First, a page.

Tuesday, January 29, 2013

Using the generating function for relatively prime Pythagorean triples.

Yesterday's post ended with the statement of the generating function for Pythagorean triples. Take any two distinct whole numbers j and k and let j be the larger. Here are the formulas for a, b and c.

a = j² - k²
b = 2jk
c = j² + k²

Example #1: j = 2, k = 1
a = 4-1 = 3
b = 2 × 2 × 1 = 4
c = 4+1 = 5

Example #2: j = 3, k = 1
a = 9-1 = 8
b = 2 × 3 × 1 = 6
c = 9+1 = 10

Example #3: j = 3, k =2
a = 9-4 = 5
b = 2 × 3 × 2 =12
c = 9+4 = 13

Not surprisingly, using the three smallest pairs around (2, 1) (3, 1) and (3, 2), we get the three smallest Pythagorean triples. But notice that (3, 1) generates 8-6-10 which is not a relatively prime triple, since all the numbers are even. Looking at this carefully, we see that if both j and k are odd, this will make a, b and c even.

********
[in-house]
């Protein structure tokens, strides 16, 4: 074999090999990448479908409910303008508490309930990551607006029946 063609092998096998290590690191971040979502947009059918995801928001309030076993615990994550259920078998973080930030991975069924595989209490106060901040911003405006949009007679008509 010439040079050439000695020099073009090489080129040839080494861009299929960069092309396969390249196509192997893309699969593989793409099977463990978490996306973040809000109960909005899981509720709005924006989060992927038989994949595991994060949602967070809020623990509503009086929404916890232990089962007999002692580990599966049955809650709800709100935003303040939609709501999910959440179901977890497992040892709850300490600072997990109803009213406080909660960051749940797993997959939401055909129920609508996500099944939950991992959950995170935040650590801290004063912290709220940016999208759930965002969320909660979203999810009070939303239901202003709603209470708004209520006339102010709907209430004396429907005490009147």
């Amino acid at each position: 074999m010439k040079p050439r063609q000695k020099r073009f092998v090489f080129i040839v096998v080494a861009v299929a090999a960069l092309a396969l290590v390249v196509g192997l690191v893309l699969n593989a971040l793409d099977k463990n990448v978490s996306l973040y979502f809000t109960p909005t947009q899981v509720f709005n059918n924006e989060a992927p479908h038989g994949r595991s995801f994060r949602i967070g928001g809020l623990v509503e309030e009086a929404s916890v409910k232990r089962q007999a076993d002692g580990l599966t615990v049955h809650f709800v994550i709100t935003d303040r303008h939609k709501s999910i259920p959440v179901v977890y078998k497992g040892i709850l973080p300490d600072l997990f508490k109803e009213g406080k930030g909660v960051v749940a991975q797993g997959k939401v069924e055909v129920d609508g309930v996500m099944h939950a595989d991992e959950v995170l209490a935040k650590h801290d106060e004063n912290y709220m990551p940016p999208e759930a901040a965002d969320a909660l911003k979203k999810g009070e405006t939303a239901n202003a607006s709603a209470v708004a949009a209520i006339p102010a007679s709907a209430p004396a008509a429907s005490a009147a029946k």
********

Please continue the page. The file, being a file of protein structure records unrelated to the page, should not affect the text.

a = odd² - odd² = even
b = 2×odd×odd = even
c = odd² + odd² = even

To generate a relatively prime Pythagorean triple, we need two things to be true about j and k.

1. j and k must be relatively prime.
2. j - k must be odd. (Another way to state this is one is odd and the other even.)

Tomorrow, a few more rules about the relatively prime Pythagorean triples.